Five Confessions of a Newly-Maried Wife by Ruth Clemence
As the hospital doors swung shut behind me I took a deep breath. If I was serious about never ending up back in the mental health unit then I had to take control of my life and get myself sorted and strong.
It was the last of numerous visits and stays in hospital after failed suicide attempts and self harming. The medical teams were excellent and the counselling helpful but unless I gained control over my own thoughts no amount of work from others could turn my life around. I needed their help but the decision had to be mine.
The decision came as I sat in the pool room, with a dusty pool table no-one ever used. All we did was drink coffee and smoke, these were the days when you could smoke indoors. As I gazed around the room, noticing the familiar faces from previous visits slumped in resigned levels of sedation, I realised this could continue to be the pattern of my life. It can become a comfortable, familiar and non threatening place to be. There is no responsibility, the hardest decision to make on any day was which choice of three lunches I would tick on my menu plan. Yes, there was comfort in the ease of it but it wasn't living.
I decided right there that this would be the last time I would grace these hospital rooms. Counselling and support in place, I squared my shoulders and walked out to grasp my life. It was down to me to decide how the rest of it went.
What I grasped was the increasing trend of looking after number one. Living for self through, self-help, self-preservation, self-focus, self, self, self. So, I got myself a job and a place to live. I focused on being self-reliant, self-sufficient, independent, strong and everything else that was sure to avoid the slippery slope back to the mental health unit.
I did it - I had a home, a job, money, friends (but not too close - don't want to get hurt), boyfriends (for fun - don't want to get hurt) and a couple of kittens to shower real affection on. I was no longer sedated, no longer drinking and I was living my life for myself - and I was empty.
In that cage went my emotions, feelings, reactions, softness, vulnerability and trust - all locked away. My ‘self life’ was a void filled with many ‘things’, life’s trappings that advertisers told me would make me happy. In reality they kept me distracted from the emptiness of a life void of real emotion.
A couple of years later when I let God into my life I began removing the meaningless friends and boyfriends, the drive for money and material things became less important and the emptiness widened like a chasm.
Everything that l was designed to be filled with; love, emotion, feeling, vulnerability, trust, was locked in the cage, bound up with my depression. God wanted me to open it, but you can’t let one thing out without the rest of it. As I grew in faith, leaning on God and learning to trust him there was no longer an option, I had to open the cage and with my emotions, gentleness and vulnerability, the dog of depression came bounding.
I was afraid. I didn't want to hit that slope and slide back into hospital, I didn't want to be in that place again where my life was in my hands. And yet, it was different. All of those things I no longer wanted to face were there before me but I could see them through a veil of being loved and known and held.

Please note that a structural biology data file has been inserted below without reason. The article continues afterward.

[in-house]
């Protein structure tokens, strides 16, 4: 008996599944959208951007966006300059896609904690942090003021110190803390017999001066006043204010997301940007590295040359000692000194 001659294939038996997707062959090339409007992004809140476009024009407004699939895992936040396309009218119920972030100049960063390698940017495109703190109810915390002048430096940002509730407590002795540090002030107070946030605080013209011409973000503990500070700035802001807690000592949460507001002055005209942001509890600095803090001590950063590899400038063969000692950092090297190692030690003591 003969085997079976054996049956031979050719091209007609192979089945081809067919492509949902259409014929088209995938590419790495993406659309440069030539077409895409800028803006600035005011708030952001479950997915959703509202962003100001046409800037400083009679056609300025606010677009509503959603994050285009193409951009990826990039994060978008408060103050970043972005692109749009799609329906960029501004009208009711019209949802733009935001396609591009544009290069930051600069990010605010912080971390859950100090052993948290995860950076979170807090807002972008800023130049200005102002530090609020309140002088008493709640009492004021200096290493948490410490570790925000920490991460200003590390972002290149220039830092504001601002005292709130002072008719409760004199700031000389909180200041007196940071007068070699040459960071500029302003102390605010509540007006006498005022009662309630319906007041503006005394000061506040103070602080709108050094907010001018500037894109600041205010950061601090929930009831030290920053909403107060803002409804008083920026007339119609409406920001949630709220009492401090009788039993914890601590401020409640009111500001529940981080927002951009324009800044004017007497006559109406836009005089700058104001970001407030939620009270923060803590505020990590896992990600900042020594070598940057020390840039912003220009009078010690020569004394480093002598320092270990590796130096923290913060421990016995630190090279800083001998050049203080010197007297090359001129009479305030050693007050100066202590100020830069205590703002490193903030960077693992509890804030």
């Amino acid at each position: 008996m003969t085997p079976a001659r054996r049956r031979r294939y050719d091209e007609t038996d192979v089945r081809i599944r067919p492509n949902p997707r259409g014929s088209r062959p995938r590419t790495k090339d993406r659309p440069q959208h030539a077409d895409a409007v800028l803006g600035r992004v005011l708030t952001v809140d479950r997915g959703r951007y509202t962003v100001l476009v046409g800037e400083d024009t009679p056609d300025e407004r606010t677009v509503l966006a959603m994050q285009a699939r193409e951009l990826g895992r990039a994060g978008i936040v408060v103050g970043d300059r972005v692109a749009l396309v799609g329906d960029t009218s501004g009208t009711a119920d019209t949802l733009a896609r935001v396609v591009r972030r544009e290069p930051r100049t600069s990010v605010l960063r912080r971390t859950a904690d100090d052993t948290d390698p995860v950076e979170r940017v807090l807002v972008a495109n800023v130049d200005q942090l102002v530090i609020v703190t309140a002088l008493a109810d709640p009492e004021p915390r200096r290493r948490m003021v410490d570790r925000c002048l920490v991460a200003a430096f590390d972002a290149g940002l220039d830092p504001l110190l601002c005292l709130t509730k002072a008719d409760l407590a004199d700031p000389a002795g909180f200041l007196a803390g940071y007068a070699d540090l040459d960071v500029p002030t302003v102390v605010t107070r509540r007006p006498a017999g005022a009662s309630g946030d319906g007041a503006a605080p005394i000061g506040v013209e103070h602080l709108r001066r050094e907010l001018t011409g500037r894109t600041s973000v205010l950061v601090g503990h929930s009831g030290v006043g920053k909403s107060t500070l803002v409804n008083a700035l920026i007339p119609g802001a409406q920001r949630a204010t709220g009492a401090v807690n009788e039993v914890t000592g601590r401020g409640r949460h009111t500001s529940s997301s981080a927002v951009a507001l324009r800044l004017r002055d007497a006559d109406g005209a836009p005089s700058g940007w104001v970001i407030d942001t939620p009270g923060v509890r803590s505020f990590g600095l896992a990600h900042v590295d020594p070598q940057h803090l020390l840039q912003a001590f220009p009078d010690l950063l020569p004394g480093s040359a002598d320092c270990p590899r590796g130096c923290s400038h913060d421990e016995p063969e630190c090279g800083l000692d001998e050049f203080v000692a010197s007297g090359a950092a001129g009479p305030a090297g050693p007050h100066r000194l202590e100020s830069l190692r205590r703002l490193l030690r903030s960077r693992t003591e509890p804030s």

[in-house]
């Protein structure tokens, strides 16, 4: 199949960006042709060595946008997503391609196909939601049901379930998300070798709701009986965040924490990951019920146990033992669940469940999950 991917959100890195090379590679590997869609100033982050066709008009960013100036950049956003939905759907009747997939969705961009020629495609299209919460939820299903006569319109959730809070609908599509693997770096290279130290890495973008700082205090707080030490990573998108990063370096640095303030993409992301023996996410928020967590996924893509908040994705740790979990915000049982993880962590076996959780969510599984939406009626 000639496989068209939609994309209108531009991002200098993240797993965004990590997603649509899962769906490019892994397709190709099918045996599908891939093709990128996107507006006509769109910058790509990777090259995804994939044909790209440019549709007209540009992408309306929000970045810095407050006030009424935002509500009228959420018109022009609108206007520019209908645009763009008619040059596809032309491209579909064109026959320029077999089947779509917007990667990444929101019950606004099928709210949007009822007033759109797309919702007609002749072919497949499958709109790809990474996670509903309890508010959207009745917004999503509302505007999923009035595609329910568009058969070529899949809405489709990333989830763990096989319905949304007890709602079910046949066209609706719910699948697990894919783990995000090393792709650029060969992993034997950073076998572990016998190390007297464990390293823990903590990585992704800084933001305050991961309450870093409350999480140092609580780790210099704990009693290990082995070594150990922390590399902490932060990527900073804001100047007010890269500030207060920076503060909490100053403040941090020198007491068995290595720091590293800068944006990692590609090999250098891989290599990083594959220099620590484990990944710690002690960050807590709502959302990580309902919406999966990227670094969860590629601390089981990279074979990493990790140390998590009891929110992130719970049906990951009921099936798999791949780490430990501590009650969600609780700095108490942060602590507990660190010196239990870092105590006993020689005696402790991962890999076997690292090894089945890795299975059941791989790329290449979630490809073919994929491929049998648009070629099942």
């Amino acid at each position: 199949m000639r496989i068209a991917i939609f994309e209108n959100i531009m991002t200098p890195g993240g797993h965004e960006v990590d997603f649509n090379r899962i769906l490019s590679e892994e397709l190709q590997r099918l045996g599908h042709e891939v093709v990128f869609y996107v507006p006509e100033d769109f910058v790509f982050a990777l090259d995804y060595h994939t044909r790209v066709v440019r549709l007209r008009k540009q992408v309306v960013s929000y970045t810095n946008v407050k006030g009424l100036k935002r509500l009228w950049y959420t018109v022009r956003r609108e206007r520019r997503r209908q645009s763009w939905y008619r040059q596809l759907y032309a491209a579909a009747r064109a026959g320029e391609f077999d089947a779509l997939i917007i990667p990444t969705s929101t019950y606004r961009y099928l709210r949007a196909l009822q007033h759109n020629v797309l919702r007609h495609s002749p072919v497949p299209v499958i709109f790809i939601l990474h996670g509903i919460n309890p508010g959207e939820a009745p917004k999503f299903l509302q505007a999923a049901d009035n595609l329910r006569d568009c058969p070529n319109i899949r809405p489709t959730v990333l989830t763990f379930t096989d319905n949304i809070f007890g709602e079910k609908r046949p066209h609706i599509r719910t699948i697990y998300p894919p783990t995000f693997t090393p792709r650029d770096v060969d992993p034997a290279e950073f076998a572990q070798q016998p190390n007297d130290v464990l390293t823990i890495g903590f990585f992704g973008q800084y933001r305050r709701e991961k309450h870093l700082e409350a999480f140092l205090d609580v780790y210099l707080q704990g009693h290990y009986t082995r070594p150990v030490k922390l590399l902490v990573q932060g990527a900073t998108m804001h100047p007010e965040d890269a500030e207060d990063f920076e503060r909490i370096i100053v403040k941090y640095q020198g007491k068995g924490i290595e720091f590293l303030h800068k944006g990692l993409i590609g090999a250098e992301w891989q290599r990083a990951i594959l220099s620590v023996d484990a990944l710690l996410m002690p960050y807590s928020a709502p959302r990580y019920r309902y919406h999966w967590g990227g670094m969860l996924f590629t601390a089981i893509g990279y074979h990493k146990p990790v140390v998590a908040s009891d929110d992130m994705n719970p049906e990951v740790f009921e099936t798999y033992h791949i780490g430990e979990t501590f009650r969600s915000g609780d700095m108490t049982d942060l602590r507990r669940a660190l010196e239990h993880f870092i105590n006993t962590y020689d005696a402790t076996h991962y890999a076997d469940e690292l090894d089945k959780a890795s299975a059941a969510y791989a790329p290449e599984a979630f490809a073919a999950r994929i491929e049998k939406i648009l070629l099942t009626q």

The fear of facing what had been locked away for so long had become a huge barrier and stumbling block to me living my life. Human beings are not designed to go it alone and I found I didn’t have to be self-sufficient because I have God to carry my burden. Is life easy now? Of course not, I still suffer from depression, maybe I always will but I have never, in the years since I walked out of those doors, been close to going back through them. I discovered in God that self-sufficiency is a lie of the enemy sent to disarm and weaken us.
I cannot survive by myself, I need God because I need to be vulnerable, I need to be emotional and I need to trust. If I do that alone, if I place my heart in the hands of any other, even myself, the need will not be met but broken.
I had to submit all I had learned about living for self to God, one thing at a time. I quit my well paid, bottom line focused job with no idea what I would do. I ended up as a personal home carer, not a job I would have chosen. God taught me the opposite of the ‘self’ life I had been leading through humility, service and literal foot washing. The pay was a fraction of what I’d been used to but the rewards were immeasurable.
I stopped dating. Men had been my comfort and I needed a constant flow of them in my life. Despite my previously active sex life I knew God was calling me to purity until I married. I had been sexually active since I was 15 and this was a whole new behaviour pattern that I worked on with God. It was this conviction and the scripture that got me through it that eventually led to me writing Let’s Talk About Sex and Relationships, I’d discovered a way of doing it differently and I wanted to share it with other women.
Through my eventual marriage God taught me how to trust and be vulnerable. This was the first healthy relationship I had never known and I didn't know what to do with it. Being loved and vulnerable was alien to me and without the patience of my God led husband and the persistence of God it would never have been possible. I still test my husband to the max with my insecurities and fears but they are less evident than a few years ago and unrecognisable to 10 years ago when we said our vows.
Moving from a life of self to one of submission to God and husband is an ongoing battle. There is still a path of thought in my mind that tries to steer me to be self indulgent and self reliant, but as the years pass, as I seek God and trust in him, that path becomes more overgrown and less used.